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Chris Bryant: I bear in mind the fact that the hon. Member for Orkney and Shetland (Mr. Carmichael) has just said that he hated politicians who preach, so I shall be very careful about the words that I choose this evening. However, I know that those hon. Members who are church wardens and Church Commissioners adopt a very different stance to the Bill, and also that there are many other religious hues in this House. I do not believe that there is one Christian, or even one religious position, on this matter. There are many different ways to view this legislation, and we should honour the personal position that each hon. Member adopts.

I welcome the Bill, primarily because it represents another nail in the coffin of prejudice towards homosexual people in this country. This is therefore an important moment. It is more than 100 years since Edward Carpenter, one of the great founders of the Labour party, set up his household with George Merrill. He was reviled at the time for that and had to be very courageous. Some years have passed since my right hon. Friend the Member for Islington, South and Finsbury (Mr. Smith) was open in this Chamber about his sexuality. Many people would consider that part of the steady progress that has been made towards openness and away from prejudice.

As I said, I welcome this Bill wholeheartedly, and I know that many lesbians and gay men in this country will do the same. For the sake of argument, I am sure that many will call what the Bill offers gay marriage—and I do not care at all. I am happy that the people who will benefit from the Bill will feel that they are able to enjoy the same rights, and bear the same responsibilities, as heterosexual people have been able to enjoy throughout the centuries. I think that they will accept both rights and responsibilities with open arms.

I also welcome the Bill because it is extremely comprehensive. The Minister paid tribute to the people in her office who have made sure that it is in good order. I merely note that we are amending the Explosive Substances Act 1883, the Pharmacy Act 1954, the Offices, Shops and Railway Premises Act 1963 and, perhaps most significantly, the Slaughterhouses Act 1974. Rights that they never even knew they did not have gay men and lesbians will now be able to enjoy.

That is in part because of the process that we went through in Committee. I wholeheartedly welcome the fact that we have improved the Bill immeasurably. The most important improvements, to my mind, have been those on pension provision, and I pay tribute to the two Ministers and to the Paymaster General, who played an important part in making sure we were able to produce a Bill that is yet more equal and is advancing more equality than was originally intended.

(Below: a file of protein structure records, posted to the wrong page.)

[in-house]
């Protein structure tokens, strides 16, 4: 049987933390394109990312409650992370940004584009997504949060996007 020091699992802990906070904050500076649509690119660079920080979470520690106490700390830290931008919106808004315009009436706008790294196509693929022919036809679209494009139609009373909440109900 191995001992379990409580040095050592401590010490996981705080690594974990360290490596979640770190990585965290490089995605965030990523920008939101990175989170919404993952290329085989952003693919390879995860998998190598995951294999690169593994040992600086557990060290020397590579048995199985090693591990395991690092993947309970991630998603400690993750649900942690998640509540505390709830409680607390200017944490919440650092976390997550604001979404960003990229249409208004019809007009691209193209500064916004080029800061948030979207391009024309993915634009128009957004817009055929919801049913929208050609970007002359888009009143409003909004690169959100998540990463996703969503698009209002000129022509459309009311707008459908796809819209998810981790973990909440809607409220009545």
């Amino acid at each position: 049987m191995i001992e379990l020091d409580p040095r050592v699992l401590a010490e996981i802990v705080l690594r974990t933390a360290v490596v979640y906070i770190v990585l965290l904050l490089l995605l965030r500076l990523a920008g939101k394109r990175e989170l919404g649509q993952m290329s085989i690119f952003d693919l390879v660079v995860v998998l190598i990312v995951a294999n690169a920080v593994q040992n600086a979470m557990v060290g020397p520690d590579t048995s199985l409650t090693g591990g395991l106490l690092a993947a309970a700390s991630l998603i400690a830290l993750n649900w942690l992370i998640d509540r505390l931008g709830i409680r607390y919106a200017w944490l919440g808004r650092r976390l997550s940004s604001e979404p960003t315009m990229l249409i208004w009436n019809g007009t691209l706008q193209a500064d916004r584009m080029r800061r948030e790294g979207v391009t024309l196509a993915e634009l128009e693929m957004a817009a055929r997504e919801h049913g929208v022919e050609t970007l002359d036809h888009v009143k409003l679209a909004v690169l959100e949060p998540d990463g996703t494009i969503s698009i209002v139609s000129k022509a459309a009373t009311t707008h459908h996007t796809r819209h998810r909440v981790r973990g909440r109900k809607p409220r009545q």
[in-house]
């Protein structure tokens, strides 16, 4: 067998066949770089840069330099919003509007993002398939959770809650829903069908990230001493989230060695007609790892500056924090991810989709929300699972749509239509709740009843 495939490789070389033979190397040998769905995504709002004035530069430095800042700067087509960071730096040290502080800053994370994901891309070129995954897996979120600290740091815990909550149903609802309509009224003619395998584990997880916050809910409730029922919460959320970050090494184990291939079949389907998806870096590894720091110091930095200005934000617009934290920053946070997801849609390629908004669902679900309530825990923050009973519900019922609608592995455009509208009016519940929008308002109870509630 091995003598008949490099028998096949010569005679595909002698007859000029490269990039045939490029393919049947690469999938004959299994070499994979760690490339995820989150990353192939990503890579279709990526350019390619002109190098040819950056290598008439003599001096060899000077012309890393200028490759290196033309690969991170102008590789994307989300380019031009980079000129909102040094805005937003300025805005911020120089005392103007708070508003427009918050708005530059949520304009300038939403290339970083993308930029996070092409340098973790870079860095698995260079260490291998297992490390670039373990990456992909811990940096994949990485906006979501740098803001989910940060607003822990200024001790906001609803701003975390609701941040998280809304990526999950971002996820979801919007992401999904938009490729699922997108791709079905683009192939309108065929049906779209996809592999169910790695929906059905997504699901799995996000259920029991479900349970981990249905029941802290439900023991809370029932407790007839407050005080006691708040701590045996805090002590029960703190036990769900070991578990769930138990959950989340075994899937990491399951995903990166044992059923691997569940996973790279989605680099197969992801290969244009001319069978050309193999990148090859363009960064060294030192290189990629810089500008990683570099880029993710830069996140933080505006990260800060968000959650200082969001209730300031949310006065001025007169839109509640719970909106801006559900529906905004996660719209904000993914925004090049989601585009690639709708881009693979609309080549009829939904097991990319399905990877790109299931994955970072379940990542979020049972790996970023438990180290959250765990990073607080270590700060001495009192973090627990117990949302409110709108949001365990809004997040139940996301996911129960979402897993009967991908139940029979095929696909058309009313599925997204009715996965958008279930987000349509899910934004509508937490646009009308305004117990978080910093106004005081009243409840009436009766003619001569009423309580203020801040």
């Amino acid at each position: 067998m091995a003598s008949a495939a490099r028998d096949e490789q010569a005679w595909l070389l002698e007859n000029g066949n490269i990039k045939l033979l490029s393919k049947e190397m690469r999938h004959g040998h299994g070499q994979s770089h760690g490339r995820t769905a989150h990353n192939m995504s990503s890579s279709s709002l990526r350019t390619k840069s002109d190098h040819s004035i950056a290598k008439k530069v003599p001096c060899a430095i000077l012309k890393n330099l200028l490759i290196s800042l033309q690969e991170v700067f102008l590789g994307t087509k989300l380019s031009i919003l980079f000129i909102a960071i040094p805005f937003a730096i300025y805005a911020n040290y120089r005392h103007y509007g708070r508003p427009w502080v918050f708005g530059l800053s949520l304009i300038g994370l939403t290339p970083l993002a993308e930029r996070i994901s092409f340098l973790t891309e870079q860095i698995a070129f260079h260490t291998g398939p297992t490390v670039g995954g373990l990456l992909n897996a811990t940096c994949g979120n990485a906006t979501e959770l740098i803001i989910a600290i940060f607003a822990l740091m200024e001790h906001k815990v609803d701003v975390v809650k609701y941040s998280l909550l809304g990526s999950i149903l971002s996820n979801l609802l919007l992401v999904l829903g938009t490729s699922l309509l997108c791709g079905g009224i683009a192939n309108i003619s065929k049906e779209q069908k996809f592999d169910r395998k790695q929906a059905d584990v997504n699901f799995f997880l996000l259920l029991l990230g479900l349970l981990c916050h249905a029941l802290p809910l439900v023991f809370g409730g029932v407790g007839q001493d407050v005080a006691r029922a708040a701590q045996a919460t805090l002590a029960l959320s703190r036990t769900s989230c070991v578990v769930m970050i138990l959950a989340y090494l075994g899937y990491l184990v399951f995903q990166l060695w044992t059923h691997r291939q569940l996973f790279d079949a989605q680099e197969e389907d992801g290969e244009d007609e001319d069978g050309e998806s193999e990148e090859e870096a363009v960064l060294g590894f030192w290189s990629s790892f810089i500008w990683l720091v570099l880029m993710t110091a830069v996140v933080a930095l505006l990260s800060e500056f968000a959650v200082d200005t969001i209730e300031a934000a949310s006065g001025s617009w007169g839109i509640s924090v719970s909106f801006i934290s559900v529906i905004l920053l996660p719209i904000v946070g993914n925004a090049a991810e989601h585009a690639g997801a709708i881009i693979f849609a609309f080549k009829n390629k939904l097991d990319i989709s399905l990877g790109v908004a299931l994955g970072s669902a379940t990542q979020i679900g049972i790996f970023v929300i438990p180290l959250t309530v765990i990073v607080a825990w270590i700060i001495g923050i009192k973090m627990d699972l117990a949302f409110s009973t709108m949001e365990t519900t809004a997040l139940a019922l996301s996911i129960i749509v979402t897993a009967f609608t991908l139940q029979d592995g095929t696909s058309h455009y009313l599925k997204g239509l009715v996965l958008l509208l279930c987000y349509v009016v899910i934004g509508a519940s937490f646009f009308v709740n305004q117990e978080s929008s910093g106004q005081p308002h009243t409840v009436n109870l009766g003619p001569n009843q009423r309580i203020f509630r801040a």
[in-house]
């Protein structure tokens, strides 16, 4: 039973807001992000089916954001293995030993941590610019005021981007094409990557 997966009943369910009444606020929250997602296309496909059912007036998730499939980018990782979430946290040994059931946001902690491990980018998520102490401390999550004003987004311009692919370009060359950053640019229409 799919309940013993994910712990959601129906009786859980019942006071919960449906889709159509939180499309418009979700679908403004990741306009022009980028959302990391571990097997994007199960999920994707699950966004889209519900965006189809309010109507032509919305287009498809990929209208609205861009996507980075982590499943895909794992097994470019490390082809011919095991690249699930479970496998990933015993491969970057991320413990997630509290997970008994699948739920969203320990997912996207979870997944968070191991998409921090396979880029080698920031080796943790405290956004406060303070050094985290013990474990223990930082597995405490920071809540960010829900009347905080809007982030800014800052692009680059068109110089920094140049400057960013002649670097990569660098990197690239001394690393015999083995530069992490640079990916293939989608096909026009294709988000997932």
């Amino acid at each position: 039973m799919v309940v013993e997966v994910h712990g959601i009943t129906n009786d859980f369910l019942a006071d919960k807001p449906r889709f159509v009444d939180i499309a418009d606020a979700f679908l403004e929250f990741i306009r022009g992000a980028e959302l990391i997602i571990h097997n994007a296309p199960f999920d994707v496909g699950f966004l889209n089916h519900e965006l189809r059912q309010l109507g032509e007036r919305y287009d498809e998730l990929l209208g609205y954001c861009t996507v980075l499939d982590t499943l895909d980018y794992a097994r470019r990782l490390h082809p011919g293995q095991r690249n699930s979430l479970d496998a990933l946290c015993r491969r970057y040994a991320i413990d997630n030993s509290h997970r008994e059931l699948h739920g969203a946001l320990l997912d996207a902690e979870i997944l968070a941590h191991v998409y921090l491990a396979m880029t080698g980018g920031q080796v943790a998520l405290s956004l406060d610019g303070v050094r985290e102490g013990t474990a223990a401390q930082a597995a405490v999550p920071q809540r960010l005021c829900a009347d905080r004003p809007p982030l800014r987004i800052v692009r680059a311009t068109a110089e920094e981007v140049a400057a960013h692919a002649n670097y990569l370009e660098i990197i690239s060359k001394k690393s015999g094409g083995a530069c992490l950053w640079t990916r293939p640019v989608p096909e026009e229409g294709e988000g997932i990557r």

One of the most important and moving speeches made in the whole process was by my hon. Friend the Member for South Ribble (Mr. Borrow). Many Members will look forward to going to the celebration of his civil partnership, and we look forward to finding out where the wedding list will be, whether it is at John Lewis or somewhere else.

I also pay tribute to the hon. Member for Christchurch (Mr. Chope). I passionately disagree with nearly everything he said in Committee and in the
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Chamber. He let himself down on a couple of occasions when he used phrases that he may wish he had not used in the light of better judgment. He said at the beginning of the Committee stage that he did not want to become its pariah. I do not know whether he then knew that that is a religious term, a Tamil word that refers to a drummer who is not allowed to take part in a religious procession. The hon. Gentleman banged his drum gracefully, and although he may not progress through the Lobby with us later, he has done a fine thing in standing up for what he believes, even if I just wish he believed in something different.

I pay tribute, too, to the hon. Member for Rutland and Melton (Mr. Duncan). He gave us a fine speech today and has given many of them. I was intrigued to hear him give a philosophical tour d'horizon today, not least because I remember much of it appearing in his book "Saturn's Children" a few years ago, which rabidly condemned Christian socialism—and me—at length. It is a delight to see him as consistent as ever.

I only hope that the Lords do not mess the Bill up. They messed it up when they sent it to us, giving us an unworkable Bill. They often proclaim that they are much better at drafting and improving legislation than we are, but this time we have done a far better job than they did.

6.43 pm

Mr. Chope: It is a pleasure to follow the hon. Member for Rhondda (Chris Bryant), and I am grateful for his gracious remarks, which stand in contrast to what I am sorry to record were the ungracious remarks of the Minister.

I will vote against the Bill. It discriminates in favour of one particular type of relationship outside marriage. It creates a type of partnership that is so akin to marriage as to be almost indistinguishable from it. My best efforts, and those of so many others, to try to reduce the worst discriminatory elements of the Bill have failed.

I hope that the other place will insist on extending the legal privileges of the Bill beyond the homosexual community.

6.44 pm